By Thomas Marshall III, M.Ed. • Knowledge is Power • February 7, 2023 •
It was not until the summer of 2020, a time that etches in our brains as a racial reckoning in this country, that I learned about one of the South’s most important stories. Sarah Mae Flemming, an unsung civil rights trailblazer. Before Rosa Parks decided not to give up her seat in Montgomery in 1955, another young woman in Columbia, South Carolina, exercised that same resistance.
Though the landmark Brown v. Board of Education case had just declared segregation illegal in public schools, many spaces like buses and other public spaces remained staunchly segregated.
Ms. Flemming was coming home from work one morning and sat in the front of a South Carolina city bus, with two white people in behind her. The bus driver forcefully told Ms. Flemming to leave and blocked the doors as she vacated the bus.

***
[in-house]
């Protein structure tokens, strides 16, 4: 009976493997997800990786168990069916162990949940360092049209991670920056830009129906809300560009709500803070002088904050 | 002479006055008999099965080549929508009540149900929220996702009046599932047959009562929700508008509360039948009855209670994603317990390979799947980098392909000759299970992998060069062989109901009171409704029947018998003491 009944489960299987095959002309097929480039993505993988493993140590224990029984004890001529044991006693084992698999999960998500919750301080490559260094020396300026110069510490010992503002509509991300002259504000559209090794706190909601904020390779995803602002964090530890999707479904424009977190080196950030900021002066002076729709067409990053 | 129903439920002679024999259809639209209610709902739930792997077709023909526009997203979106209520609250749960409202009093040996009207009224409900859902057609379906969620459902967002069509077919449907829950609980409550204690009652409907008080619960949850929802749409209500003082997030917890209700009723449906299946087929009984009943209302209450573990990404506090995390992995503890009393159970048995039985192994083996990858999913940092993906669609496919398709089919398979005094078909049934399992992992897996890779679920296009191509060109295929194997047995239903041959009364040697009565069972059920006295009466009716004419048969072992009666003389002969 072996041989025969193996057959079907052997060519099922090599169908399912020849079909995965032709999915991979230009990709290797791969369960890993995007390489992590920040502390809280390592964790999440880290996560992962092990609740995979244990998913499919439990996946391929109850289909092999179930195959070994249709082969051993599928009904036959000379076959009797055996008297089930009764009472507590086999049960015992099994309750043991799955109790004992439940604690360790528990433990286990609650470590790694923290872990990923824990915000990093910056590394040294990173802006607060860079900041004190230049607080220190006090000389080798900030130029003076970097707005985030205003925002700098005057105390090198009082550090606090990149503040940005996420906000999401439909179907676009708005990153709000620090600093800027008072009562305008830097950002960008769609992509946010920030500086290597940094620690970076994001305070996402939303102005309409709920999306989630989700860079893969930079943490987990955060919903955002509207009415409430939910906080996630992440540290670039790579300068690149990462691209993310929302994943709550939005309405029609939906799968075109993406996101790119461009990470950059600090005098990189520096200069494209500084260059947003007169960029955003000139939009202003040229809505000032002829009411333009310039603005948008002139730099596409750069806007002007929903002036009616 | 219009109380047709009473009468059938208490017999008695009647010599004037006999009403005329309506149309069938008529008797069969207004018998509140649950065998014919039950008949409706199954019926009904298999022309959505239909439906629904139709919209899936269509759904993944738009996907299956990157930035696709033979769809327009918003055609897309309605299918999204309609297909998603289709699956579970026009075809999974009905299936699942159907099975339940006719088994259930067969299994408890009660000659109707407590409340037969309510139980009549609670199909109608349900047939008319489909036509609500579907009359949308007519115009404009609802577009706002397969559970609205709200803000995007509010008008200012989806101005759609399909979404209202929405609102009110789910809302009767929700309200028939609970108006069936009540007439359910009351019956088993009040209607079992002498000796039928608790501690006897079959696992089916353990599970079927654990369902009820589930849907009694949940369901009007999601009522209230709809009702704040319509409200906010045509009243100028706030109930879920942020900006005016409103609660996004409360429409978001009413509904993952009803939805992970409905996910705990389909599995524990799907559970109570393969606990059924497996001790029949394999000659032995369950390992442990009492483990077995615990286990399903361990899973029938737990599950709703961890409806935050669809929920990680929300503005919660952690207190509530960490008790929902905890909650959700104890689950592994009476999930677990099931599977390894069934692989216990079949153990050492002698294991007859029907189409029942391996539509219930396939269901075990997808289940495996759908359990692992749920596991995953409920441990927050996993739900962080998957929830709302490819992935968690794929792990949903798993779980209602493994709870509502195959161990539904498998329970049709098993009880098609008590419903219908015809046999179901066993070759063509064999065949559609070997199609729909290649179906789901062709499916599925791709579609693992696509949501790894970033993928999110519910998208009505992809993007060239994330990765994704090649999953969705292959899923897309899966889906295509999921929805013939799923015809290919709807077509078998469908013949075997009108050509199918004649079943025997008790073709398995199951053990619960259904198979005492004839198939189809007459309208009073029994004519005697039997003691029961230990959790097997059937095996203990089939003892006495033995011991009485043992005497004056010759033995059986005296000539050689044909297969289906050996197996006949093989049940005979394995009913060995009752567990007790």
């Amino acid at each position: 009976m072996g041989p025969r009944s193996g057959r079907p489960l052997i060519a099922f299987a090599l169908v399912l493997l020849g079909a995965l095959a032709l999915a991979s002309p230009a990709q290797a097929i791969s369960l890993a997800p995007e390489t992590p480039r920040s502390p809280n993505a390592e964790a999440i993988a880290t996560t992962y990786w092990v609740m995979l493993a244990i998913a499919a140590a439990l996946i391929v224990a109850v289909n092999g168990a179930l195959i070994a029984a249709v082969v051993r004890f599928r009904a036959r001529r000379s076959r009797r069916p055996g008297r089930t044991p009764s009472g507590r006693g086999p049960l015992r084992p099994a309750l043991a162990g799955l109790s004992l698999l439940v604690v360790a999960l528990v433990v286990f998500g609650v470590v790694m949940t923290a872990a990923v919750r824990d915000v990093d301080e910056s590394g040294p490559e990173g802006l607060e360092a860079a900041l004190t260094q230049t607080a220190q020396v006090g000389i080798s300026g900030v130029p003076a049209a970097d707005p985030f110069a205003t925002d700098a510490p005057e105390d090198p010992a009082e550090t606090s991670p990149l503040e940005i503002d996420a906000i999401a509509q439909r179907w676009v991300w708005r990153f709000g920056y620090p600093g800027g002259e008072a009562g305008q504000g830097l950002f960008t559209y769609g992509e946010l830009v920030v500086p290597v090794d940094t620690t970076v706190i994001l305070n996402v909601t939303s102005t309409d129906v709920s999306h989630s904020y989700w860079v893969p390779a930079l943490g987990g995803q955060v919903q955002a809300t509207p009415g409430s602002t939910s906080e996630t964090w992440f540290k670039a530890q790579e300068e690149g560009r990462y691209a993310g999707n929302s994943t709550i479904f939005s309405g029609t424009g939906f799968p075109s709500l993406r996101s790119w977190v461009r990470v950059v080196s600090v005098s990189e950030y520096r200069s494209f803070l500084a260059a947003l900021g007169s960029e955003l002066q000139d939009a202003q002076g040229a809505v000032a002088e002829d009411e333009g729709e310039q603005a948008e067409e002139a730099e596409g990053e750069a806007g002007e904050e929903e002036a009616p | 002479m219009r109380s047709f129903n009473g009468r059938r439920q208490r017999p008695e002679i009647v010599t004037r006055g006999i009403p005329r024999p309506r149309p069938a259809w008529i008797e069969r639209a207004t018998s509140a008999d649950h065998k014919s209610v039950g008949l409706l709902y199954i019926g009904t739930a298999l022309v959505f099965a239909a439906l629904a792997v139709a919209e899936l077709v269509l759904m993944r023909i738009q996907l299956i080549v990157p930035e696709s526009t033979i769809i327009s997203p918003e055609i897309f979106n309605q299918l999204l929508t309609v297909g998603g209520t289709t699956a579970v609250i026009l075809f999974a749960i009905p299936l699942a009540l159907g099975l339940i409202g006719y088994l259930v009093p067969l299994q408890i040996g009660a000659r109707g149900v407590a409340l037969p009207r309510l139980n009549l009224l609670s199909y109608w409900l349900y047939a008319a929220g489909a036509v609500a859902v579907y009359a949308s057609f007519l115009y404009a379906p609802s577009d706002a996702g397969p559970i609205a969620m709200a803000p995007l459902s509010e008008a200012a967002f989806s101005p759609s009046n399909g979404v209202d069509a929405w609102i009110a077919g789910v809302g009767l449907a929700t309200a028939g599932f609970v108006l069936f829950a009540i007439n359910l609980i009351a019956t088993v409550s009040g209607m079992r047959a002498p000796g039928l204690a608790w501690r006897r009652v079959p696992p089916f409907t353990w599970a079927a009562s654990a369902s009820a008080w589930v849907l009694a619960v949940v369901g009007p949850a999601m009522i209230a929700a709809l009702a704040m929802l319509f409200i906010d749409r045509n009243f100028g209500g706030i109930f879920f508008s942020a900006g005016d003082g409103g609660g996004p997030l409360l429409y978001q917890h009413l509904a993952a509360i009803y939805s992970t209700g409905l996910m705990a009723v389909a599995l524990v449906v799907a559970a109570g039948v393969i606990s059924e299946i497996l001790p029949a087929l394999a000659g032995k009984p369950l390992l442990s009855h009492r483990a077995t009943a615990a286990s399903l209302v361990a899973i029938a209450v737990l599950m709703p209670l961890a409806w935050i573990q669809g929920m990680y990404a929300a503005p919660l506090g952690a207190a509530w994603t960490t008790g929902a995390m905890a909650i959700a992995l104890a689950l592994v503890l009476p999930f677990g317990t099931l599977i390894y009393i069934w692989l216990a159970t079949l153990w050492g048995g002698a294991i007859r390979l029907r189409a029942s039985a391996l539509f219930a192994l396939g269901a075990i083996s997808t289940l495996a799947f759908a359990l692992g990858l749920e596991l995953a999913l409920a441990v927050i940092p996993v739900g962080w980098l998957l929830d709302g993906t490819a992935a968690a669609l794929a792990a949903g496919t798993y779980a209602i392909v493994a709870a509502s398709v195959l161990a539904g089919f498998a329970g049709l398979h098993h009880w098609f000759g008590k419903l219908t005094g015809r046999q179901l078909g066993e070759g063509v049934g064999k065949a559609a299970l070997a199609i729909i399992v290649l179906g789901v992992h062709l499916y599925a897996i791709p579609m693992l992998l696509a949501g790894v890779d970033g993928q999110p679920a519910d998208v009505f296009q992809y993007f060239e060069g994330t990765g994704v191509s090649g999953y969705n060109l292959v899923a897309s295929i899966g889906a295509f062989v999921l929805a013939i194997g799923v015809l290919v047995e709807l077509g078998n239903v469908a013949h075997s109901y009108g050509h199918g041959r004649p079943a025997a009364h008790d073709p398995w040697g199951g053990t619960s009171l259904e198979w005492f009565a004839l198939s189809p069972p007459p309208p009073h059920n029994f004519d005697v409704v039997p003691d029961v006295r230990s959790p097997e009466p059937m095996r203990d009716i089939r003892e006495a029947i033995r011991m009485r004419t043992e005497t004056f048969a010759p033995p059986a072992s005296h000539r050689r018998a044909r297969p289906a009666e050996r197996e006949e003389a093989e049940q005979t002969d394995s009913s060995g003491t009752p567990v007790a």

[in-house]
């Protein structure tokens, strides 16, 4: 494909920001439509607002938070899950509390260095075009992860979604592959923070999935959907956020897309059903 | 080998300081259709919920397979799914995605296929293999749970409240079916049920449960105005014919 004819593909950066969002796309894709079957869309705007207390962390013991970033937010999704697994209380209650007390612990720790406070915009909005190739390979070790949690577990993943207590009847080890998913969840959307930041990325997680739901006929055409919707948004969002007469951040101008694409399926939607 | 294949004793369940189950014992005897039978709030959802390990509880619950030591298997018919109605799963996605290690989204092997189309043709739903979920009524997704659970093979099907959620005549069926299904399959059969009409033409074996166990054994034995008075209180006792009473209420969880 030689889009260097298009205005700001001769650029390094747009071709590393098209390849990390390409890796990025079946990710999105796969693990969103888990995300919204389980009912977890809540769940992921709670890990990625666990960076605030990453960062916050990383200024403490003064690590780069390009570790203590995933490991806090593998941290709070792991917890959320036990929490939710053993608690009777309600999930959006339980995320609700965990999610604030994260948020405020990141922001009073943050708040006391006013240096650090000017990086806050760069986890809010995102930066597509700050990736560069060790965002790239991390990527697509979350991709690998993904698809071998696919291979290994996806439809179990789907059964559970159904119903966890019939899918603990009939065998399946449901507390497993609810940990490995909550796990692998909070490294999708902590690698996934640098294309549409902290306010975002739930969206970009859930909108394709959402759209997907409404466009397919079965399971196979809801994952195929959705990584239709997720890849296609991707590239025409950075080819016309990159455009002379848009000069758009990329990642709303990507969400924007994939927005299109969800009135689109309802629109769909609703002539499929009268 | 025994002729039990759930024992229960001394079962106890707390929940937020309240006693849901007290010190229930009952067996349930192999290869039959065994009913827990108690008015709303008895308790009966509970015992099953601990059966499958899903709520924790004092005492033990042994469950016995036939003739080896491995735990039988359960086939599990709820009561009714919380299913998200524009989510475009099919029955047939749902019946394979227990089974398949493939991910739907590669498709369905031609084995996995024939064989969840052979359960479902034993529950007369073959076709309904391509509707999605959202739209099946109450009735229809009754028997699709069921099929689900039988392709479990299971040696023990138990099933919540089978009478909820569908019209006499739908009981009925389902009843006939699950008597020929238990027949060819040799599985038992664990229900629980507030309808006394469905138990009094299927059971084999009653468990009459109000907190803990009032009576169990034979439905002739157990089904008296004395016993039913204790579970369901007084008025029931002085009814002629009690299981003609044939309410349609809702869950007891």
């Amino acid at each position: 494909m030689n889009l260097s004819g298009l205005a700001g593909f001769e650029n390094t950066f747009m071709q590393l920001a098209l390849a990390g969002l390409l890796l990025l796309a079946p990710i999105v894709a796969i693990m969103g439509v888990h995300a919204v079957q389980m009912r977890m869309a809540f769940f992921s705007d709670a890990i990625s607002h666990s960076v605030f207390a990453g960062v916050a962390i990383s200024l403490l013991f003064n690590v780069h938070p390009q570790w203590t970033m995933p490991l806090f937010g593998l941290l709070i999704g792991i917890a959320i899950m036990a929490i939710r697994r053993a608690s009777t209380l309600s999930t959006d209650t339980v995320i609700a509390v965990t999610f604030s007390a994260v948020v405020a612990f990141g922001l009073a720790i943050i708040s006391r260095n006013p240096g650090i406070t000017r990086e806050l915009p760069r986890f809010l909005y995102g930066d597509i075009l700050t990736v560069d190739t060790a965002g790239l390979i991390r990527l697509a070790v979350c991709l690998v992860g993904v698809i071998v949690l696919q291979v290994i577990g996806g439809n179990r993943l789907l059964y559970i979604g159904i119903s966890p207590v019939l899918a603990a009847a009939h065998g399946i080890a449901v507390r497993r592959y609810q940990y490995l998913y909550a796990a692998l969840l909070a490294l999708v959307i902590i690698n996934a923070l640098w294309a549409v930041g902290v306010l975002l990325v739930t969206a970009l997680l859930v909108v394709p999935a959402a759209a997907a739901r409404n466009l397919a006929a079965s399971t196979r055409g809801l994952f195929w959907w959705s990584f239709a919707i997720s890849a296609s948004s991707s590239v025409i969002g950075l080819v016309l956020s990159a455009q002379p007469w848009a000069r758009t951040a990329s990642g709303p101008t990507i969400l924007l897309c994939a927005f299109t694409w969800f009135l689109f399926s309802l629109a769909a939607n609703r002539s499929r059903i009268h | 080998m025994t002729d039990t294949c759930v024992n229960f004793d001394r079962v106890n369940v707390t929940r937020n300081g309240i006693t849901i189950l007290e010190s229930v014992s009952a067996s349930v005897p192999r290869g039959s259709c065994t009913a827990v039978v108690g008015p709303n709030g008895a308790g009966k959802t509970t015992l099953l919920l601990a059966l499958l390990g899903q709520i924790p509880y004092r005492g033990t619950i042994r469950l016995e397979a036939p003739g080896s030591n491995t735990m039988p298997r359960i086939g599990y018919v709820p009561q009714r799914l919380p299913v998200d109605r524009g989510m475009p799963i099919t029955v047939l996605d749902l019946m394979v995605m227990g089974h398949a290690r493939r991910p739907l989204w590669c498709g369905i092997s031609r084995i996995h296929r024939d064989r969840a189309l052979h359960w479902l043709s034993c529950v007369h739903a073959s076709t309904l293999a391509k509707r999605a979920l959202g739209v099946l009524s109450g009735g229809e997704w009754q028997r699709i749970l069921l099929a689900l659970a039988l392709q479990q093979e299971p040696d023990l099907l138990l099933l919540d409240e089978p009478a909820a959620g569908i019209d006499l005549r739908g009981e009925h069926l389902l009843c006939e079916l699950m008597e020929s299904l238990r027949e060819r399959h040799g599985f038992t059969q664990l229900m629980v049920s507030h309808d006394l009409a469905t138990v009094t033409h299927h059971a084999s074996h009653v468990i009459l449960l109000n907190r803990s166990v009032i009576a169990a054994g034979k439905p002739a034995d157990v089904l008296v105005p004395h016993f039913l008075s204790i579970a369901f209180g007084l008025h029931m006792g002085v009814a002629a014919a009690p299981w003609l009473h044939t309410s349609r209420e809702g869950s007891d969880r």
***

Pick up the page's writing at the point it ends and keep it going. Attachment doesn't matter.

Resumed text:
Ms. Flemming waited a week to alert her family about the incident. Once she did, local South Carolina civil rights activist Modjeska Monteith Simkins hired attorneys to help Ms. Flemming file a suit, invoking the 14th Amendment. The case, initially struck down in South Carolina, was appealed and then taken to the Fourth Circuit. The court struck down segregation on city buses – a massive win for civil rights.
I became emotional when reading about Sarah Mae Flemming’s courageous conviction to resist such laws that ruled the Jim Crow South. Sarah Mae’s story happened 16 months before the “first lady of civil rights,” Rosa Parks, took her seat in history.
Sarah Mae stands out to me because she is from my hometown. She comes from descendants of enslaved people from the county where I attended school. Her’s is an untold story that many students won’t be able to hear in classrooms because certain politicians chose to dictate the way we teach our history.
“It was the right thing to do,” said Sarah Mae Flemming in The State, April 25, 1956
Let Ms. Flemming’s story be one to remind us that each day, in its simplest form: We must always do the right thing.